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dc.contributor Chávez, José en_US
dc.contributor.advisor Williams, Angelo en_US
dc.contributor.author Castellon, Yesenia
dc.date.accessioned 2017-12-07T15:57:05Z
dc.date.available 2017-12-07T15:57:05Z
dc.date.issued 2017-12-07
dc.date.submitted 2017-12-04
dc.identifier.uri http://hdl.handle.net/10211.3/198602 en
dc.description Thesis (M.A., Education (Higher Education Leadership))--California State University, Sacramento, 2017. en_US
dc.description.abstract Community colleges serve as an accessible educational pathway for nontraditional students to achieve their educational goals. However, while California community colleges provide access to higher education, completion rates remain low. As a response, California passed several policy changes to address low completion rates and directed community colleges to create an infrastructure to increase retention and graduation rates. Yet, policy changes also limited access to financial aid for students on academic probation and further created barriers for these same students. Nonetheless, community colleges must increase retention and completion rates, including for students on academic probation, to fulfill future employment gaps. Review of the literature on student retention and persistence suggests the importance of student integration to the college, yet resources are limited for students on academic probation. Because most of the interaction with the college happens in the classroom, this study intended to explore from the student perspective, how faculty-student interactions influence student persistence for students on academic probation. This qualitative study captured five community college students on or previously on academic probation and their experiences with faculty. Participants were asked in a semi-structured interview, questions around (1) general and formal and informal faculty-student interactions, (2) student expectations, (3) faculty mattering, (4) other resources. Responses were analyzed and themed to identify patterns and draw conclusions. Some conclusions were drawn. 1) Recent policy changes removing financial assistance from students on academic probation may impact student persistence. The impact of these changes have not been documented and further research is needed. 2) Students perceive faculty as important to their academic success but do not use faculty to cope while on academic probation. Thus, faculty-student interaction is not a direct predictor of student persistence. 3) Faculty and student roles and educational norms are engrained; students did not expect faculty to reach out to them rather students felt they needed to reach out to the faculty member. 4) Students were engaged with the institution at some level; caring staff, learning community, student employment or used on-campus resources. 5) Students showed resiliency and took an active role in their academic probation status and persisted. 6) Educational leaders must act in transformational ways by analyzing policy and implementing practices that integrates students to the institution. en_US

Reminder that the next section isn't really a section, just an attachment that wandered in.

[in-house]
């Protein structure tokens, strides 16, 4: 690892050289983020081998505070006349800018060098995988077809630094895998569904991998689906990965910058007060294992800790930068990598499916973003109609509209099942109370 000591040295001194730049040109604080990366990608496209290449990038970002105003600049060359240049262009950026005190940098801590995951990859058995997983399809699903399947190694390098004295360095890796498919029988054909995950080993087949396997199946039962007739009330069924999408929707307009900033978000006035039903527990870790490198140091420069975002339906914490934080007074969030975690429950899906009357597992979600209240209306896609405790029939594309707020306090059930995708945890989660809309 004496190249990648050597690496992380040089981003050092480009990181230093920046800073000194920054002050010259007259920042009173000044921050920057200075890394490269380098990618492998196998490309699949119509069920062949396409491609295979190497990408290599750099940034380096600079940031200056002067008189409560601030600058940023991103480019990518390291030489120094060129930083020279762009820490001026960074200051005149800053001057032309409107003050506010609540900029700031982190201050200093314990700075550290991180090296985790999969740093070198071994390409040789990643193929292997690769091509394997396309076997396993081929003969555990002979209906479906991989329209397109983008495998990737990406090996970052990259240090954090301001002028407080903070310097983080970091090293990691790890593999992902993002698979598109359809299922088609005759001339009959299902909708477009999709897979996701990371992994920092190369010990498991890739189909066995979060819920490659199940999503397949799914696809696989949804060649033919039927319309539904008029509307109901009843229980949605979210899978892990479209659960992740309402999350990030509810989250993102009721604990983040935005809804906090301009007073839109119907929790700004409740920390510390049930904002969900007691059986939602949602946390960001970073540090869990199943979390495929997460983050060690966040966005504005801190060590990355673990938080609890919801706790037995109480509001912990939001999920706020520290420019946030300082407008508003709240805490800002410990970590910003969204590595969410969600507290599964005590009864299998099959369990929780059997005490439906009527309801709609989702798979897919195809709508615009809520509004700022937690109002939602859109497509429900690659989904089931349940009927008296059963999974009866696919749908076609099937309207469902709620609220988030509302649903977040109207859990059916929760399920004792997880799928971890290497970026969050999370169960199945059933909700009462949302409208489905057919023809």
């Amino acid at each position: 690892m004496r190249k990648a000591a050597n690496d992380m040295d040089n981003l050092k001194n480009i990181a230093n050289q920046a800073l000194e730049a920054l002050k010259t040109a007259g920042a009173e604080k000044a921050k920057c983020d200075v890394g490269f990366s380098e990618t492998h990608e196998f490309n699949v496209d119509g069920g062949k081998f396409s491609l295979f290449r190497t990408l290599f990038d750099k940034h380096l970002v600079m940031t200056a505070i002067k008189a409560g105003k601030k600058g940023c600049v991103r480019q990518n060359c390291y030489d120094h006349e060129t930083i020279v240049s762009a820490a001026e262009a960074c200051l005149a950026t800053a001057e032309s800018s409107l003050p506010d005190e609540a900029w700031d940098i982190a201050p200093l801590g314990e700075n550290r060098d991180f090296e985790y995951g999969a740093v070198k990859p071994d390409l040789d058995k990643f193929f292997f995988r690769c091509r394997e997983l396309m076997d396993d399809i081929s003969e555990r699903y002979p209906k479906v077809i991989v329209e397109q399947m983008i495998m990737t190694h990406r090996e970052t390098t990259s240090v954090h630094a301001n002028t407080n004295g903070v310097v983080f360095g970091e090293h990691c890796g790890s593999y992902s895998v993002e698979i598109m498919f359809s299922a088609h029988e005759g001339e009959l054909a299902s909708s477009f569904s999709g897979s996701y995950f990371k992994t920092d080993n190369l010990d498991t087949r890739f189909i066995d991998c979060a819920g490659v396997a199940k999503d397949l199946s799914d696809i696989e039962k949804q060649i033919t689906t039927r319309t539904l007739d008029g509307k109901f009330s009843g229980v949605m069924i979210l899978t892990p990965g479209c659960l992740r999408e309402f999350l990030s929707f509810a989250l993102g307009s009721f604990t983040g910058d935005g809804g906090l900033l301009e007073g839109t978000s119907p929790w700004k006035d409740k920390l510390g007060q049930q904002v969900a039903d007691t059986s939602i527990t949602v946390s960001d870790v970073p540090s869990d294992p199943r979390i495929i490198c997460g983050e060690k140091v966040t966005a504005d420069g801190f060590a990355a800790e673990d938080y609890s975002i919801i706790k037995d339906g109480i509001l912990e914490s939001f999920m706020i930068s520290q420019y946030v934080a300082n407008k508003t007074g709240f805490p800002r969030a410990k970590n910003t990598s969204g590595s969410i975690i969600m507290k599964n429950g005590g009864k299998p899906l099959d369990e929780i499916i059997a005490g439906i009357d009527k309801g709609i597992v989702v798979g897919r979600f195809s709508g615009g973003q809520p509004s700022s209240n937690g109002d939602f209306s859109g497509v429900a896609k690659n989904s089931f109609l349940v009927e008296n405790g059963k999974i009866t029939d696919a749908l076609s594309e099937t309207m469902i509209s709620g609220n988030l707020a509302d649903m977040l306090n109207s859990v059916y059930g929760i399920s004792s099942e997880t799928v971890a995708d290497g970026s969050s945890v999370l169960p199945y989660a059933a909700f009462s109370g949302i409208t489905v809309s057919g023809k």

dc.description.sponsorship Education (Higher Education Leadership) en_US
dc.language.iso en_US en_US
dc.subject Faculty-student interactions en_US
dc.subject Higher education en_US
dc.subject Community college en_US
dc.title Persisting on academic probation: implications of policy and practice for educational leaders en_US
dc.type Thesis en_US


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